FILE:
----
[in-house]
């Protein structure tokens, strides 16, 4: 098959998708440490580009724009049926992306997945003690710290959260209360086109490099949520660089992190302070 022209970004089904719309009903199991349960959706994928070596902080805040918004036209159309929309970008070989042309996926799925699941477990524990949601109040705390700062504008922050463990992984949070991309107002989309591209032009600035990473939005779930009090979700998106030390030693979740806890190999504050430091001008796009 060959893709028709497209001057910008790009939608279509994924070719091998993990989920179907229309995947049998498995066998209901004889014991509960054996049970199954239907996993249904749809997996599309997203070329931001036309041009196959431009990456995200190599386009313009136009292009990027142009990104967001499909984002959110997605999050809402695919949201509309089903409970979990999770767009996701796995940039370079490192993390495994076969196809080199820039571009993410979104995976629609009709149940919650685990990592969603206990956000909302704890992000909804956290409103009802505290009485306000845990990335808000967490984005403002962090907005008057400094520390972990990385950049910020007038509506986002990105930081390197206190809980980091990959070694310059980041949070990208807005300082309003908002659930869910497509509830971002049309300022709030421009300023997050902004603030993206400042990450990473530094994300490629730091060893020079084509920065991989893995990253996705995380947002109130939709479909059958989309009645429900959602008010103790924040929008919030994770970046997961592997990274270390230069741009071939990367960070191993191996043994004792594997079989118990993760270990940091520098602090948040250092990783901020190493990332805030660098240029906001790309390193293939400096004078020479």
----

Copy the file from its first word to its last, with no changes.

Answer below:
[in-house]
């Protein structure tokens, strides 16, 4: 098959998708440490580009724009049926992306997945003690710290959260209360086109490099949520660089992190302070 022209970004089904719309009903199991349960959706994928070596902080805040918004036209159309929309970008070989042309996926799925699941477990524990949601109040705390700062504008922050463990992984949070991309107002989309591209032009600035990473939005779930009090979700998106030390030693979740806890190999504050430091001008796009 060959893709028709497209001057910008790009939608279509994924070719091998993990989920179907229309995947049998498995066998209901004889014991509960054996049970199954239907996993249904749809997996599309997203070329931001036309041009196959431009990456995200190599386009313009136009292009990027142009990104967001499909984002959110997605999050809402695919949201509309089903409970979990999770767009996701796995940039370079490192993390495994076969196809080199820039571009993410979104995976629609009709149940919650685990990592969603206990956000909302704890992000909804956290409103009802505290009485306000845990990335808000967490984005403002962090907005008057400094520390972990990385950049910020007038509506986002990105930081390197206190809980980091990959070694310059980041949070990208807005300082309003908002659930869910497509509830971002049309300022709030421009300023997050902004603030993206400042990450990473530094994300490629730091060893020079084509920065991989893995990253996705995380947002109130939709479909059958989309009645429900959602008010103790924040929008919030994770970046997961592997990274270390230069741009071939990367960070191993191996043994004792594997079989118990993760270990940091520098602090948040250092990783901020190493990332805030660098240029906001790309390193293939400096004078020479």